2018 marked the end of the party. The U.S. president finally moved forward with his protectionist policies that raise fears of a slowdown in global trade. The U.S. also began tightening monetary policy which had repercussions around the world.
The year 2018 can certainly be characterized as a ''bad year'' in the financial markets. The equity indices presented above all closed the year in negative territory in their respective currencies. However, the appreciation of the other major currencies against the loonie will have allowed Canadian investors to mitigate the impact of these declines in their portfolios.
For Canadian investors, bonds, U.S. equities and REITs ended the year in positive territory, while Canadian, international (EAFE) and emerging market equities declined. In this type of context, it is important for investors to be well diversified in order to stabilize their portfolio.
The two largest sectors in the index, Financials and Energy, both declined during the year, returning -12.6% and -21.5% respectively. During the last quarter, investors became more critical of the banks' ability to maintain their earnings in the future. As a result, their share prices fell and their price/earnings ratios fell to their lowest levels in 10 years. The Canadian index had its worst year since 2008 with a decline of 8.88%.
The surge in the U.S. markets combined with the appreciation of their currency allowed Canadian investors to have an exceptional start to the year with a 14.18% (10.57% in USD) return on this asset class as of September 30. The beginning of the fourth quarter was marked by a statement from the U.S. Federal Reserve that was interpreted by the markets as suggesting a significant number of rate hikes for 2019. This announcement was one of the triggers for the correction in the final quarter that erased the 2018 advance in U.S. markets. Fortunately, the strength of their dollar worked in our favor, allowing us to close the year with a return of 4.25% (-4.38% in USD).
The inversion of the yield curve is another element that has negatively impacted the markets in recent months. Historically, curve inversions have been followed by economic downturns. In contrast, SP500 companies performed well in the third quarter of 2018. More than three-quarters of them even beat analysts' forecasts. Unfortunately, this performance was not enough to convince the market, which lowered its growth forecasts for 2019, thereby impacting the price.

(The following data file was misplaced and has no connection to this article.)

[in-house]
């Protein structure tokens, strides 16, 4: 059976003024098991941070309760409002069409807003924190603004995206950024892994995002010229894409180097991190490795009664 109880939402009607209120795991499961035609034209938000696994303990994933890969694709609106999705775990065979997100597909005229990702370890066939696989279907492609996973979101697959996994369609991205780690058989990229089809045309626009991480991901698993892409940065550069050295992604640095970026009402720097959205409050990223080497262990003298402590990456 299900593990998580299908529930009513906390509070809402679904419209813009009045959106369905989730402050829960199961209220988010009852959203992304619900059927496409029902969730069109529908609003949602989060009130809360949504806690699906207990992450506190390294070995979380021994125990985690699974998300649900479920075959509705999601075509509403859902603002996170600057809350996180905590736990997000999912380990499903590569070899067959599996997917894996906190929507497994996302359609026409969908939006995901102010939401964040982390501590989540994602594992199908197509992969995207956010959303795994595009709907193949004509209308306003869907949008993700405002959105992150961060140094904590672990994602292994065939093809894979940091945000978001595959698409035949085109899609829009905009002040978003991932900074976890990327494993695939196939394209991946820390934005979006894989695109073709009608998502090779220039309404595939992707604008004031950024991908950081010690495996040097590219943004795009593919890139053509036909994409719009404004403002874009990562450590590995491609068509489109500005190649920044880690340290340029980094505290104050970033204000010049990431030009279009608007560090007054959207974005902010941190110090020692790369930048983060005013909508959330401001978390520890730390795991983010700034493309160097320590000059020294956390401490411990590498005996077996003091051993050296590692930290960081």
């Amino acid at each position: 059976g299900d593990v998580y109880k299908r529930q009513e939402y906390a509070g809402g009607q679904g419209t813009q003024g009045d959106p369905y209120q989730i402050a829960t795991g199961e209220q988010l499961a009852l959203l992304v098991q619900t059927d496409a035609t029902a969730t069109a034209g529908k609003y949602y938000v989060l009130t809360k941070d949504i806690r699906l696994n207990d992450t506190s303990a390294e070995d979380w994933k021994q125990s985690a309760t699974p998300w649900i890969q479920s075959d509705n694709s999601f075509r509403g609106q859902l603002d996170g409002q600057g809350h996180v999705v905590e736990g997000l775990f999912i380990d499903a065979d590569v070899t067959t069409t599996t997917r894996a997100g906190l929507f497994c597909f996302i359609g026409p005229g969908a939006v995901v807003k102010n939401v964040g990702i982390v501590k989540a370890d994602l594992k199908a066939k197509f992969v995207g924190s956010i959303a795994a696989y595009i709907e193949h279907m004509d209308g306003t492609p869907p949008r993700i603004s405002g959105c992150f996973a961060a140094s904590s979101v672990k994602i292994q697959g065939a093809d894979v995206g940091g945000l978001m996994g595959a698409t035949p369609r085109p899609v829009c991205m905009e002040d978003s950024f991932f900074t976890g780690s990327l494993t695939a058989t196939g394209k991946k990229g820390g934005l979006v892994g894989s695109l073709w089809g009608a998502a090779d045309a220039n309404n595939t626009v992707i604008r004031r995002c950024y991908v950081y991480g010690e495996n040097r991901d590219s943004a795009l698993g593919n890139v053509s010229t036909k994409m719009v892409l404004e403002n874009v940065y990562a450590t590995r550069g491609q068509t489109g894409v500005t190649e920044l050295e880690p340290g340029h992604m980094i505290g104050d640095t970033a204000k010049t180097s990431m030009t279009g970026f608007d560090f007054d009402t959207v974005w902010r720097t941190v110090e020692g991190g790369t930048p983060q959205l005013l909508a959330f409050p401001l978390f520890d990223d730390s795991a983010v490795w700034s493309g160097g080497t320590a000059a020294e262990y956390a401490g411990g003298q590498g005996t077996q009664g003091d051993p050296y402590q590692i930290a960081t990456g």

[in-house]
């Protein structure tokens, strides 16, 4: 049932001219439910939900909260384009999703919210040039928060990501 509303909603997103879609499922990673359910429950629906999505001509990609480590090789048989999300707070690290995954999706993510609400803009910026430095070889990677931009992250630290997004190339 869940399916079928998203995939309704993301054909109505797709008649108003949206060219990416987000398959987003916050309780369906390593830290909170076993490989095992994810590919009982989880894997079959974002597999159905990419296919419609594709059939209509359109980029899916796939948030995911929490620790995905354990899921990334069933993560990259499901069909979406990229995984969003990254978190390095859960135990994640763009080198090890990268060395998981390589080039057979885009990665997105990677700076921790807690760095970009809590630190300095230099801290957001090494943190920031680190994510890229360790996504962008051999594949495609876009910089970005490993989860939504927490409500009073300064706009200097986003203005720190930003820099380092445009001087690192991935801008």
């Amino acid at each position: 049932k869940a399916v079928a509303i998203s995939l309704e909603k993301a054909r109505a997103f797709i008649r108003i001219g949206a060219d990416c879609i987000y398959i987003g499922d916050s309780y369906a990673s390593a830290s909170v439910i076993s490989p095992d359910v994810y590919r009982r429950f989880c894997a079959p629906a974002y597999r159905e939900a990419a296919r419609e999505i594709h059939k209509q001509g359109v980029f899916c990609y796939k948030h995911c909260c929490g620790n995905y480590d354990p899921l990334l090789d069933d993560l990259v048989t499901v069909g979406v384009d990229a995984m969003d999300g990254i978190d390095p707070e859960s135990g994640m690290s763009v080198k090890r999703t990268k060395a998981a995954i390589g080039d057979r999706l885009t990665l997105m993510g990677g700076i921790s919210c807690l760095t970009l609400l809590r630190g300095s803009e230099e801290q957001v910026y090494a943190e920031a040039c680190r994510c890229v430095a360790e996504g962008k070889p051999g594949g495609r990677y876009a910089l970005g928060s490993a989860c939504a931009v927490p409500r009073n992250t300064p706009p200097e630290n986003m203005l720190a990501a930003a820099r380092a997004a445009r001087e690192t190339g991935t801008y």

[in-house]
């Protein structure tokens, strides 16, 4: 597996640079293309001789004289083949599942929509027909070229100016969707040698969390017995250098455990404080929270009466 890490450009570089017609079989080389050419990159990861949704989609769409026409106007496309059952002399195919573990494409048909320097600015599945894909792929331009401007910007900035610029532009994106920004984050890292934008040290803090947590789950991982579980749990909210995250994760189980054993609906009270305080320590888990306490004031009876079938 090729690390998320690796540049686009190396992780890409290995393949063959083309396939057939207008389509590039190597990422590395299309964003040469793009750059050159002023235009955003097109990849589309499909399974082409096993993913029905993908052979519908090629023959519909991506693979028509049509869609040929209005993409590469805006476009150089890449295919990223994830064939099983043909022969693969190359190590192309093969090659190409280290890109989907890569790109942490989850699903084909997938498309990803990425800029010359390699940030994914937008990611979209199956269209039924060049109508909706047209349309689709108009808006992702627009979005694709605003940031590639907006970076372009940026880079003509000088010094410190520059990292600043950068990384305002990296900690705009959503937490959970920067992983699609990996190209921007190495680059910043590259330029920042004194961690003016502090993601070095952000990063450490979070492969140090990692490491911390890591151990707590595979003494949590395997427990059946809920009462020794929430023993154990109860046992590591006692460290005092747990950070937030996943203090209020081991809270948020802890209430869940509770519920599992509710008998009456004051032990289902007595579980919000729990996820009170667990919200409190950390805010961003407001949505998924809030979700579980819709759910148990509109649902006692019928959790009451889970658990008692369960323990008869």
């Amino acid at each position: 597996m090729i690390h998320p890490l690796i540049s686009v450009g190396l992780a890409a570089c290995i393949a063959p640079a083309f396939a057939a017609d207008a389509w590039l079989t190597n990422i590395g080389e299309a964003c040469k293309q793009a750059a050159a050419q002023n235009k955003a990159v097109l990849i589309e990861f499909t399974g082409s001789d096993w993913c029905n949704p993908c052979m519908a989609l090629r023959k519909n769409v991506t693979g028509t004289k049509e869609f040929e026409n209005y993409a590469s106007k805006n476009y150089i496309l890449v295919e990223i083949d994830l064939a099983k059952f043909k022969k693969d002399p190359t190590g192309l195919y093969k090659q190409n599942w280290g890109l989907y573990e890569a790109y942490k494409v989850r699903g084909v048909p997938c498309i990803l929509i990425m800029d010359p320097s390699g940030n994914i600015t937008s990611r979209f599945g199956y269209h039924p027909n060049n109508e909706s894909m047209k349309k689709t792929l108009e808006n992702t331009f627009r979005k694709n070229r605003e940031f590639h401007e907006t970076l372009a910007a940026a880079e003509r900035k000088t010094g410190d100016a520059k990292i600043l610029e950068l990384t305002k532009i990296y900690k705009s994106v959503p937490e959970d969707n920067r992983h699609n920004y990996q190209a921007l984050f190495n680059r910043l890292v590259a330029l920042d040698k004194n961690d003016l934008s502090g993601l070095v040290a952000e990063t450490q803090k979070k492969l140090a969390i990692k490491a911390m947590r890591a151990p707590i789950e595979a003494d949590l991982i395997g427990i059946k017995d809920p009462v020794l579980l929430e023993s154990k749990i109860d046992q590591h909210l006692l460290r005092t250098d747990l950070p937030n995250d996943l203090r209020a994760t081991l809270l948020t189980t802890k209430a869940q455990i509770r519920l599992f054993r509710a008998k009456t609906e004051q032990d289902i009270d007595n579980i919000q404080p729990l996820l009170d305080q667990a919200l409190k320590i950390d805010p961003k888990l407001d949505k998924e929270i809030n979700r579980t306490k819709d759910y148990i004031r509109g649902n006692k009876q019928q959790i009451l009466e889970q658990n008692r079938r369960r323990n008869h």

Trade protectionism, geopolitical uncertainty and tightening U.S. monetary policy affected international equities in 2018. During the first three quarters of the year, international equities had still managed to limit the damage and posted a return close to 0%. This asset class finally weakened in the last quarter to end the year with a return of -13.78%. The depreciation of the Canadian dollar against the Yen, the Euro, the British pound and the Swiss franc allowed Canadians to obtain a much more reasonable return of -5.99% in CAD.
2018 was undoubtedly a difficult year for emerging countries. These countries were hit by the new trade policies of the US. The rise of the U.S. dollar also affected these countries with a significant portion of their debt denominated in USD. The slowdown in growth in China, which accounts for nearly 30% of the emerging countries index, weighed on the balance. This asset class had a slightly negative quarter with a return of -2.20% in CAD, which brought its return to -7.39% (in CAD) for the year.
On December 1, the United States and China agreed to a 90-day "ceasefire. This truce is intended to allow the two countries to negotiate a free trade agreement. While this is a step in the right direction, the markets did not find this initiative sufficiently reassuring, believing that 90 days would not be a reasonable amount of time to work out such an agreement.
Fixed income once again played its diversification role. While most major asset classes had a poor fourth quarter, Canadian fixed income returned 1.77%. While the return expectation of this asset class is lower than that of equities, it is also much less volatile and particularly important during corrections.
In the last year, the Bank of Canada has raised its key interest rate three times and it now stands at 1.75%. These measures had to be taken by the Bank of Canada to allow it to control the Canadian economy which was starting to get out of control. As these hikes have begun to yield the results the bank had hoped for and global growth is slowing, the Bank of Canada has begun to adopt a more cautious tone regarding future hikes.
Real Estate Investment Trusts (REITs)
2018 was a good year for Canadian REITs. A growing economy, low vacancy rates, and stable long-term interest rates helped this class stand out. Canadian REITs returned 6.30% in 2018.